Yesterday I called my mom like I do everyday. Sometimes it’s once, sometimes it’s twice and sometimes it multiple times. Sometimes I have something to tell her, sometimes I just want to say hello, sometimes I just want to check in and see what she’s up to; no matter what the reason I like to touch base with her. Yesterday I called and she was volunteering for Hospice, like she has done for as long as I can remember.
I have always said that my mom buys packages of sympathy cards like some people buy thank you cards. Ever since I was living under her roof I remember my mom always taking care of someone much older than herself and when those friends came to the end of their life on earth, she would then find someone else to take care of. While each friend left a lasting impression on her Jewell was my all time favorite. She treated me like a grand-daughter and prayed for good grades, safe travels back and forth from college and once even told me she was praying I would find a good boyfriend! After years of bad ones Jewell’s prayer was finally answered when I met Tom; I’m sure she would approve and love his accent.
My mom always connected with each of these friends and had such a healthy view of their passing; really knowing how to take care of them in their final days. I call these individuals her friends because I’m sure each and every one of them would call my mom their friend.
Over the years I witnessed my mom take care of 4 people who truly meant the world to me; my biological grandparents. I was very lucky, my grandparents all got to see me turn 30, they were all married for over 60 years and they all loved their grandchildren and great-grandchildren very much; actually one may say we were a bit spoiled.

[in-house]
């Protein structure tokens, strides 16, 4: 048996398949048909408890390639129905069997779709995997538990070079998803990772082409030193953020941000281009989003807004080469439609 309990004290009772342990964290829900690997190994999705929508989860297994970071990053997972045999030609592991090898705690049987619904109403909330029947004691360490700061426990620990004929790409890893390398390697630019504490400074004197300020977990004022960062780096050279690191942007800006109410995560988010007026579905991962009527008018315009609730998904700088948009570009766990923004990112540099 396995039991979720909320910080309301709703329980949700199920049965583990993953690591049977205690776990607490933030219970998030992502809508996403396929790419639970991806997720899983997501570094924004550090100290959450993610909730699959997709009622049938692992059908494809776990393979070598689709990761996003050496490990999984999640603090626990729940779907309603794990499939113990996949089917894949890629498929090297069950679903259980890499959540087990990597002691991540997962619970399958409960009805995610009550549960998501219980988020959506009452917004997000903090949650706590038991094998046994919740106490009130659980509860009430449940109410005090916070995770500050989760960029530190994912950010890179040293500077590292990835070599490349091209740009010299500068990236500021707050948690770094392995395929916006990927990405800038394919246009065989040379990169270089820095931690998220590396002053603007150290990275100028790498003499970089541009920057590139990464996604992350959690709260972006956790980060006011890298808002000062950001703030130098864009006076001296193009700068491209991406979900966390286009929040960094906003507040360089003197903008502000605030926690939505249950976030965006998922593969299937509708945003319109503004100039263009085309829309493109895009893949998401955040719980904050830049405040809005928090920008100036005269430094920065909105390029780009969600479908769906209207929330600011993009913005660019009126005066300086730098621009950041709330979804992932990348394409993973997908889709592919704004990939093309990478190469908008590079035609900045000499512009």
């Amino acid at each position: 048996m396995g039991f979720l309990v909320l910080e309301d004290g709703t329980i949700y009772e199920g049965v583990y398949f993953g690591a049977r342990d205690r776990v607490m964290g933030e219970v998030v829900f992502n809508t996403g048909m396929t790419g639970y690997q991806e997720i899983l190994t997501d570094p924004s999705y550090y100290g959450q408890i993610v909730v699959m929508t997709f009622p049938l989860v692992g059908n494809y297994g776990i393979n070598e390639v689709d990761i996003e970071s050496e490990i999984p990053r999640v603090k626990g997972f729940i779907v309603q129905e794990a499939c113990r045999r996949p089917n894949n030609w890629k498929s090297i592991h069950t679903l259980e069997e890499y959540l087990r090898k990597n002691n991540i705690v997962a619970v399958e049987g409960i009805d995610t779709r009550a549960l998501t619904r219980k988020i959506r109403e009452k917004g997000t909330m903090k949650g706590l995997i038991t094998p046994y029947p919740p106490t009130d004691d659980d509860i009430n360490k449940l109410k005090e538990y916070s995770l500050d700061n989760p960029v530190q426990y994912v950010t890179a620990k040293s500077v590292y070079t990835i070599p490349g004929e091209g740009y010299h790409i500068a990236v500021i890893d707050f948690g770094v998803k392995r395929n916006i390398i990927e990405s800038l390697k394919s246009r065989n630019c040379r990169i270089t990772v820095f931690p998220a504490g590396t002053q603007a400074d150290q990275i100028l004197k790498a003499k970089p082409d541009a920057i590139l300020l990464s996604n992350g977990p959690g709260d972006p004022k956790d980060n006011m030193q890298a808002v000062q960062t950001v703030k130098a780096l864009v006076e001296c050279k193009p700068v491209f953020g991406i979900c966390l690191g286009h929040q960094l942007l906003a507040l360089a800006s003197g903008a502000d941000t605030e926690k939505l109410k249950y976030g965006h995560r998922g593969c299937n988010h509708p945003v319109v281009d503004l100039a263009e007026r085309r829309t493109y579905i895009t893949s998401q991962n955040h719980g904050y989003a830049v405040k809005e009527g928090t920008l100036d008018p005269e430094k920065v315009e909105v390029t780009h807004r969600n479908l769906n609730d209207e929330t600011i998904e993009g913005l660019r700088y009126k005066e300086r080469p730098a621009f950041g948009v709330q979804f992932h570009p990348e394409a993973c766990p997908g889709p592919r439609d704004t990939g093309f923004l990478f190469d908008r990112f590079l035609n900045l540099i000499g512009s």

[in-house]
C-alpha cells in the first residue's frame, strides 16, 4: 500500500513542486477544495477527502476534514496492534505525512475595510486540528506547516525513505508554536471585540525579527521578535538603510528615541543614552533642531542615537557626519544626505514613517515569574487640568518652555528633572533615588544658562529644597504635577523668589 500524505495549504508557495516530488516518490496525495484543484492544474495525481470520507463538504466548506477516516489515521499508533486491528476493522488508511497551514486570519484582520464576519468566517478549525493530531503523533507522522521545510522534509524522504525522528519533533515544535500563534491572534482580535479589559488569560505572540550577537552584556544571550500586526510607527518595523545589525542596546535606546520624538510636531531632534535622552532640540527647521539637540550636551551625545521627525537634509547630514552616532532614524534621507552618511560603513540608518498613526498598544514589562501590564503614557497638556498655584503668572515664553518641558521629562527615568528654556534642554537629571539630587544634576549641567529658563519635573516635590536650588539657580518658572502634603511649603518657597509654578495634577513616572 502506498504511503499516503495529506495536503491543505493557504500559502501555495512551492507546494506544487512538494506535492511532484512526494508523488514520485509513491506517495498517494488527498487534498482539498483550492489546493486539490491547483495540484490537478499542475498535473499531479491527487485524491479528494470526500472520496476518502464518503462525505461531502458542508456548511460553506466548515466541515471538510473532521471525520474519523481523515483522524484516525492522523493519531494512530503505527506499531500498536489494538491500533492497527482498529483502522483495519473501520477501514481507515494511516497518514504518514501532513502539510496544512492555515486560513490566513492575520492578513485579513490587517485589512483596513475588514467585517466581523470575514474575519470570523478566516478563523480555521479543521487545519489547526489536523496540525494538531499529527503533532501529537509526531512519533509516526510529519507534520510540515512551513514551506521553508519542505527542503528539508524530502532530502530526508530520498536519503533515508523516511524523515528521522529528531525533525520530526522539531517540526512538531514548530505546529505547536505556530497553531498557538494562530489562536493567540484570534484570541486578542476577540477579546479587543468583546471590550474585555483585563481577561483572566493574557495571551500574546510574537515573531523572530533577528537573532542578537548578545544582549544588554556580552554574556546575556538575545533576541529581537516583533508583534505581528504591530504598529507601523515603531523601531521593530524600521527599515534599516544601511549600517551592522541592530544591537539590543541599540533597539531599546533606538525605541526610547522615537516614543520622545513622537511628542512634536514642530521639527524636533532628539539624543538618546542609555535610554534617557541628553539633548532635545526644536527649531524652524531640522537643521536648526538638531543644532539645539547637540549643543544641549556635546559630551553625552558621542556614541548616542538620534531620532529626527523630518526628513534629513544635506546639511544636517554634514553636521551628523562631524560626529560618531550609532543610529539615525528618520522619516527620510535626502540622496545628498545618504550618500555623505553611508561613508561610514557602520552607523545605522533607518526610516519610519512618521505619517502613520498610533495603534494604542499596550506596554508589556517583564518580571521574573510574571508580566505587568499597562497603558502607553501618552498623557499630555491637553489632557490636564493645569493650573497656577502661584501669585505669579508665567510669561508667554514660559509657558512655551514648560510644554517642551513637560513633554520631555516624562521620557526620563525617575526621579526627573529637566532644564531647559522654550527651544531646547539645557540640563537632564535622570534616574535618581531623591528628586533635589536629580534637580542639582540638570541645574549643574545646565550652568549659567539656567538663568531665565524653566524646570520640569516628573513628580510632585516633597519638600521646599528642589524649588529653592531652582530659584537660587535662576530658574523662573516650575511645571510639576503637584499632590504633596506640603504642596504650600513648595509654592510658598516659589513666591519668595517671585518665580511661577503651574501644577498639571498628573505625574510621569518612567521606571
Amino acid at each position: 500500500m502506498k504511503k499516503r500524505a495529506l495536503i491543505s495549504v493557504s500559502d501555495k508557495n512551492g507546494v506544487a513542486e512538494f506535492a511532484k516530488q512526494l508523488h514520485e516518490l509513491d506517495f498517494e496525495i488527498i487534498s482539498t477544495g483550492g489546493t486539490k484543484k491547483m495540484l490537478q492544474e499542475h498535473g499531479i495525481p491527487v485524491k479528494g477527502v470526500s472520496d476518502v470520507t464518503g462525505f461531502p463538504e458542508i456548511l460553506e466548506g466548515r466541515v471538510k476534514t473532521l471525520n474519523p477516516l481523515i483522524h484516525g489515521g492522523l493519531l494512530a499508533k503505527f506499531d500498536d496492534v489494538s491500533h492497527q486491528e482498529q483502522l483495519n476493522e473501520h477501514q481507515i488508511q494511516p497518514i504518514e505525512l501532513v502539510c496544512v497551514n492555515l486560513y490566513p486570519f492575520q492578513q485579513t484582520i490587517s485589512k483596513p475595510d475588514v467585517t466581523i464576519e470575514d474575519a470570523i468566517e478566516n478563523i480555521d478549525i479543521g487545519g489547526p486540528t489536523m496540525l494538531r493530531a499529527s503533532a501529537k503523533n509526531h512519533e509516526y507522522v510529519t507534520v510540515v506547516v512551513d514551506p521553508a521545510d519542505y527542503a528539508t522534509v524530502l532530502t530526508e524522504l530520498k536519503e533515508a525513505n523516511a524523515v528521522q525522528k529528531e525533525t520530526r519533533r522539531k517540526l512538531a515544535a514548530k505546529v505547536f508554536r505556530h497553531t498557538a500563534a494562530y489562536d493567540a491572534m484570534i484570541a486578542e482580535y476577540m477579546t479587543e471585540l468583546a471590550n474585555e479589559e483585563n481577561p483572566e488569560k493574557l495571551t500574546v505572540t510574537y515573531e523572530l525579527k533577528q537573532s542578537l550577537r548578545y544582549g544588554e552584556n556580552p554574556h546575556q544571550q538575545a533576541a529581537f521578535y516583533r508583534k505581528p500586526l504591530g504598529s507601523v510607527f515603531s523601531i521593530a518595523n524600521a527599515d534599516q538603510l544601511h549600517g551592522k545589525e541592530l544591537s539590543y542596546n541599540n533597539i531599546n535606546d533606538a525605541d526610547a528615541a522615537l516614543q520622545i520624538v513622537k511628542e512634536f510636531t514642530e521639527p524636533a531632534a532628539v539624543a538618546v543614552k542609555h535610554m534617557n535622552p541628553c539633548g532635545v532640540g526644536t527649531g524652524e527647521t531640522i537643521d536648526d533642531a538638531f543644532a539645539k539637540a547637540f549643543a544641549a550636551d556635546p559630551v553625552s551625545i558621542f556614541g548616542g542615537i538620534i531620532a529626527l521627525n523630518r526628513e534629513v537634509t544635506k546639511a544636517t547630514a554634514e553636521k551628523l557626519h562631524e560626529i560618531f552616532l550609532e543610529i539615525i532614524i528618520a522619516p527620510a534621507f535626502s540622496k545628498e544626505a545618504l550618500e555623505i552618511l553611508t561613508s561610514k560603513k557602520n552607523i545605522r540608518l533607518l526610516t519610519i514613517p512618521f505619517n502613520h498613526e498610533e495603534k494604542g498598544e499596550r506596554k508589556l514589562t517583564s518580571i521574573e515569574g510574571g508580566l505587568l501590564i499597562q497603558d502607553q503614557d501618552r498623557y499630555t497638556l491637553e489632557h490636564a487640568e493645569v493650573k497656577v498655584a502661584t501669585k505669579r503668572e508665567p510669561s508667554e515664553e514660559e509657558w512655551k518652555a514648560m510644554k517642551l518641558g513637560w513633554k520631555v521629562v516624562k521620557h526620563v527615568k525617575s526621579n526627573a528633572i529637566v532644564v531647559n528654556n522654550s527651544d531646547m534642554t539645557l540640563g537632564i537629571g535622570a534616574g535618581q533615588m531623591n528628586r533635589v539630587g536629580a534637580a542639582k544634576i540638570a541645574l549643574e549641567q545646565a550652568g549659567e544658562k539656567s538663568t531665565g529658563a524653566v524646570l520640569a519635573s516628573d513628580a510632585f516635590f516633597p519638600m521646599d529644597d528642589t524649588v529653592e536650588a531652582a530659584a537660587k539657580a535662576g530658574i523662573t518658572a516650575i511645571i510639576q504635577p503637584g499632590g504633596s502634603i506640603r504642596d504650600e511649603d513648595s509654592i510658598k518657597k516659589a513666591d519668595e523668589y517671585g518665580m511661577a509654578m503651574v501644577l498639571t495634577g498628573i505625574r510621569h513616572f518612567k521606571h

As my grandparents health started to fail, first my Grandma Dieter, then Grandpa Dieter (both before Anna was born), then Grandpa Philbin and finally my Grandma Philbin, we (my brothers and I) watched as my parents did what they could to make sure they were taken care of in their own homes. We never went to a nursing home to visit them, only to their houses which, if I close my eyes and take a deep breath I can not only see but smell all of its goodness, it is that ingrained into my being.
My mom, even though at times totally overwhelmed with the duties as caregiver, made sure each of my Grandparents had what they needed in their last days on earth; lots of love. Selflessly my parents put their own needs aside for this season and demonstrated to us some very valuable lessons. Lessons you don’t read about in books but rather have to be witnessed.
So, when I called my mom yesterday and she was volunteering for Hospice I couldn’t help but think that the peace I have of my girls transition from this earth to eternity was grounded not only in my love for God but also in the foundation my mom laid so many years ago. She taught us to appreciate death in a way that celebrated life.
My mom can often be found at her parents “condominium” at Greenhaven Cemetary, talking to them and looking at their pictures which are beautifully displayed where their bodies were laid to rest, just like I, her daughter, can be found often at a tree outside my house, talking to my girls.
Parents are supposed to go to Heaven before their children and in my life this is not the reality. I know that growing up as my mother’s daughter and witnessing her strength when it comes to death has given me strength. I have learned a lot from my mom, all very important lessons, but as I now reflect, this has been one of the most valuable.
I know your reading this mom and just as you are proud of me I am proud of you! Thank you for teaching me that death doesn’t have to be the end of our love. You have taught me so much through the years and I know that I have not told you enough how much you mean to me. Thank you for loving my kids with all your heart just like Grandma loved us. Our love drenched life is definitely hereditary. I Love You!